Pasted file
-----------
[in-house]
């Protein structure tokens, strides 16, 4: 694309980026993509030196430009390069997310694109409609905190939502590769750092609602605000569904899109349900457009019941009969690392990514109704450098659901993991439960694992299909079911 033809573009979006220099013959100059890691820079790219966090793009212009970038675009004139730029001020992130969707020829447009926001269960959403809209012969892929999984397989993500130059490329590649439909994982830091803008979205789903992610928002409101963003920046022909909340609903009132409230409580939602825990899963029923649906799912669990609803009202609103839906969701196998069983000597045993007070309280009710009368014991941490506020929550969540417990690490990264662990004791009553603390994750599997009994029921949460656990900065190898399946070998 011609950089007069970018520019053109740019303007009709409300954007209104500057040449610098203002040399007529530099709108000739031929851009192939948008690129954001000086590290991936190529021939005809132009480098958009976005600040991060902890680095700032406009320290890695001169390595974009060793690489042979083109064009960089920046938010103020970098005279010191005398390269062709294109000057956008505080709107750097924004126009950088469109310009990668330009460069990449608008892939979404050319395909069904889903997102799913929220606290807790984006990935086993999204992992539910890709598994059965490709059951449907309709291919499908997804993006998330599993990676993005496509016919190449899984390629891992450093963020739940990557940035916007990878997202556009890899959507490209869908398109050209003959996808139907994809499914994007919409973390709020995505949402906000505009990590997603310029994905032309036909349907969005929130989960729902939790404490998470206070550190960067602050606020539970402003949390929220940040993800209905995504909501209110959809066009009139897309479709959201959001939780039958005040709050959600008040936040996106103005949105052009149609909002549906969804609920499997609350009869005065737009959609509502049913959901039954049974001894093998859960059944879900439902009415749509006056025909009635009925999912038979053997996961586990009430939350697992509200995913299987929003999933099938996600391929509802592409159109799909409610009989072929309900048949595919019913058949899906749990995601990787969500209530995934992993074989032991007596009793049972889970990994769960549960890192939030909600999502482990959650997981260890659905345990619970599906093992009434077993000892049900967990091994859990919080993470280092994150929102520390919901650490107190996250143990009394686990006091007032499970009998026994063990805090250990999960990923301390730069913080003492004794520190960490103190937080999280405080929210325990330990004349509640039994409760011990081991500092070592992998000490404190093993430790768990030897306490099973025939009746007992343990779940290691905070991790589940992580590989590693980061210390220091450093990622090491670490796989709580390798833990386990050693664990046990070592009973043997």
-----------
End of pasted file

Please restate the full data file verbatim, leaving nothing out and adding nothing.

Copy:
[in-house]
């Protein structure tokens, strides 16, 4: 694309980026993509030196430009390069997310694109409609905190939502590769750092609602605000569904899109349900457009019941009969690392990514109704450098659901993991439960694992299909079911 033809573009979006220099013959100059890691820079790219966090793009212009970038675009004139730029001020992130969707020829447009926001269960959403809209012969892929999984397989993500130059490329590649439909994982830091803008979205789903992610928002409101963003920046022909909340609903009132409230409580939602825990899963029923649906799912669990609803009202609103839906969701196998069983000597045993007070309280009710009368014991941490506020929550969540417990690490990264662990004791009553603390994750599997009994029921949460656990900065190898399946070998 011609950089007069970018520019053109740019303007009709409300954007209104500057040449610098203002040399007529530099709108000739031929851009192939948008690129954001000086590290991936190529021939005809132009480098958009976005600040991060902890680095700032406009320290890695001169390595974009060793690489042979083109064009960089920046938010103020970098005279010191005398390269062709294109000057956008505080709107750097924004126009950088469109310009990668330009460069990449608008892939979404050319395909069904889903997102799913929220606290807790984006990935086993999204992992539910890709598994059965490709059951449907309709291919499908997804993006998330599993990676993005496509016919190449899984390629891992450093963020739940990557940035916007990878997202556009890899959507490209869908398109050209003959996808139907994809499914994007919409973390709020995505949402906000505009990590997603310029994905032309036909349907969005929130989960729902939790404490998470206070550190960067602050606020539970402003949390929220940040993800209905995504909501209110959809066009009139897309479709959201959001939780039958005040709050959600008040936040996106103005949105052009149609909002549906969804609920499997609350009869005065737009959609509502049913959901039954049974001894093998859960059944879900439902009415749509006056025909009635009925999912038979053997996961586990009430939350697992509200995913299987929003999933099938996600391929509802592409159109799909409610009989072929309900048949595919019913058949899906749990995601990787969500209530995934992993074989032991007596009793049972889970990994769960549960890192939030909600999502482990959650997981260890659905345990619970599906093992009434077993000892049900967990091994859990919080993470280092994150929102520390919901650490107190996250143990009394686990006091007032499970009998026994063990805090250990999960990923301390730069913080003492004794520190960490103190937080999280405080929210325990330990004349509640039994409760011990081991500092070592992998000490404190093993430790768990030897306490099973025939009746007992343990779940290691905070991790589940992580590989590693980061210390220091450093990622090491670490796989709580390798833990386990050693664990046990070592009973043997």